Background: Fluoroquinolones are sometimes used to treat multiple-drug-resistant and drug-sensitive tuberculosis. The effects of fluoroquinolones in tuberculosis regimens need to be assessed.
Objectives: To assess fluoroquinolones as additional or substitute components to antituberculous drug regimens for drug-sensitive and drug-resistant tuberculosis.
Search strategy: In July 2007, we searched the Cochrane Infectious Diseases Group Specialized Register, CENTRAL (The Cochrane Library 2007, Issue 3), MEDLINE, EMBASE, LILACS, Science Citation Index, Database of Russian Publications, and metaRegister of Controlled Trials. We also scanned reference lists of all identified studies and contacted researchers.
Selection criteria: Randomized controlled trials of antituberculous regimens containing fluoroquinolones in people diagnosed with bacteriologically positive (sputum smear or culture) pulmonary tuberculosis.
Data collection and analysis: Two authors independently applied inclusion criteria, assessed methodological quality, and extracted data. We used relative risk (RR) for dichotomous data, weighted mean difference (WMD) for continuous data (both with 95% confidence intervals (CI)), and the random-effects model if we detected heterogeneity and it was appropriate to combine data.
Main results: Eleven trials (1514 participants) met the inclusion criteria. No statistically significant difference was found in trials substituting ciprofloxacin, ofloxacin or moxifloxacin for first-line drugs in relation to cure (416 participants, 3 trials), treatment failure (388 participants, 3 trials), or clinical or radiological improvement (216 participants, 2 trials). Substituting ciprofloxacin into first-line regimens in drug-sensitive tuberculosis led to a higher incidence of relapse (RR 7.17, 95% CI 1.33 to 38.58; 384 participants, 3 trials) and longer time to sputum culture conversion (WMD 0.50 months, 95% CI 0.18 to 0.82; 168 participants, 1 trial), although this was confined to HIV-positive participants. Substituting for ethambutol in first-line regimens led to a higher incidence of total number of adverse events (RR 1.34, 95% CI 1.05 to 1.72; 492 participants, 2 trials). Adding or substituting levofloxacin to basic regimens in drug-resistant areas had no effect. A comparison of sparfloxacin versus ofloxacin added to regimens showed no statistically significant difference in cure (184 participants, 2 trials), treatment failure (149 participants, 2 trials), or the total number of adverse events (253 participants, 3 trials).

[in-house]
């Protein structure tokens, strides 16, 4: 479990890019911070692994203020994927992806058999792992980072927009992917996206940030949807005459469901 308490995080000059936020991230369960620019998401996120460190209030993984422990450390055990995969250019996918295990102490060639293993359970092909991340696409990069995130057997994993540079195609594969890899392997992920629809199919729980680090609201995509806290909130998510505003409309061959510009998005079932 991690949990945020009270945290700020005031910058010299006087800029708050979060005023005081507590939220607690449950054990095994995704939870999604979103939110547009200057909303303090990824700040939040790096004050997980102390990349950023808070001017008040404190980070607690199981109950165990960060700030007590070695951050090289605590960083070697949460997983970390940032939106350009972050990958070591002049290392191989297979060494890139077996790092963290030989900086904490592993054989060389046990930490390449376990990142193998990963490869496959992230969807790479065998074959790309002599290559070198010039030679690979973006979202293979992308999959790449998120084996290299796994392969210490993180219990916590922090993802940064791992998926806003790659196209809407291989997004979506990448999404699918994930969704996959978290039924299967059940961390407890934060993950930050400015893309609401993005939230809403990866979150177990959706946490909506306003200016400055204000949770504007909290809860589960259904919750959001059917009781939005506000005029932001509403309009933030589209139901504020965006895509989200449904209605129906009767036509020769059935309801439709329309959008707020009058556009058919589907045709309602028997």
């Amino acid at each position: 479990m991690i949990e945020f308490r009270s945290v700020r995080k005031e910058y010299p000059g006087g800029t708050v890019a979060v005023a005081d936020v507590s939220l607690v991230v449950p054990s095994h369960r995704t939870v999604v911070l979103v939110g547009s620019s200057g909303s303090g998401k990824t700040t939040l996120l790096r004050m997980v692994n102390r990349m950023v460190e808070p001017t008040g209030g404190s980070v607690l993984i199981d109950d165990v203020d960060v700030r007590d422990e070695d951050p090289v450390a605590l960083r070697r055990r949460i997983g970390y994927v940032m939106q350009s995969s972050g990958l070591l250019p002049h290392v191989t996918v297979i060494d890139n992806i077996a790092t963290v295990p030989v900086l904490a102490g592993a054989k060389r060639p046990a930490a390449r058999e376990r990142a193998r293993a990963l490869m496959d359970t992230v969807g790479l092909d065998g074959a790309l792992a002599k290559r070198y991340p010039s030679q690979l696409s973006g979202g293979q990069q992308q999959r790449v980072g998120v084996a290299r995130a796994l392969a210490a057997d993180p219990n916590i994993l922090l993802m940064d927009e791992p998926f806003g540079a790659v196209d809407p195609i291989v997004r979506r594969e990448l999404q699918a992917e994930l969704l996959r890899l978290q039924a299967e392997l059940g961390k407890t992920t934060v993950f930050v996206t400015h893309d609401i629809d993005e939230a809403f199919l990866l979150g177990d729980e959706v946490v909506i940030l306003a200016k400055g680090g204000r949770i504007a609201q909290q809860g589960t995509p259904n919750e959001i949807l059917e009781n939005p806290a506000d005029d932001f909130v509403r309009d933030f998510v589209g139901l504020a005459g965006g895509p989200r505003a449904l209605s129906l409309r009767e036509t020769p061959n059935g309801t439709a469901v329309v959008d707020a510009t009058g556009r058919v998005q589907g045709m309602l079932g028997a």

Authors' conclusions: Only ciprofloxacin, ofloxacin, levofloxacin, sparfloxacin and moxifloxacin have been tested in randomized controlled trials for treating tuberculosis. We cannot recommend ciprofloxacin in treating tuberculosis. Trials of newer fluoroquinolones for treating tuberculosis are needed and are on-going. No difference has been demonstrated between sparfloxacin and ofloxacin in drug-resistant tuberculosis.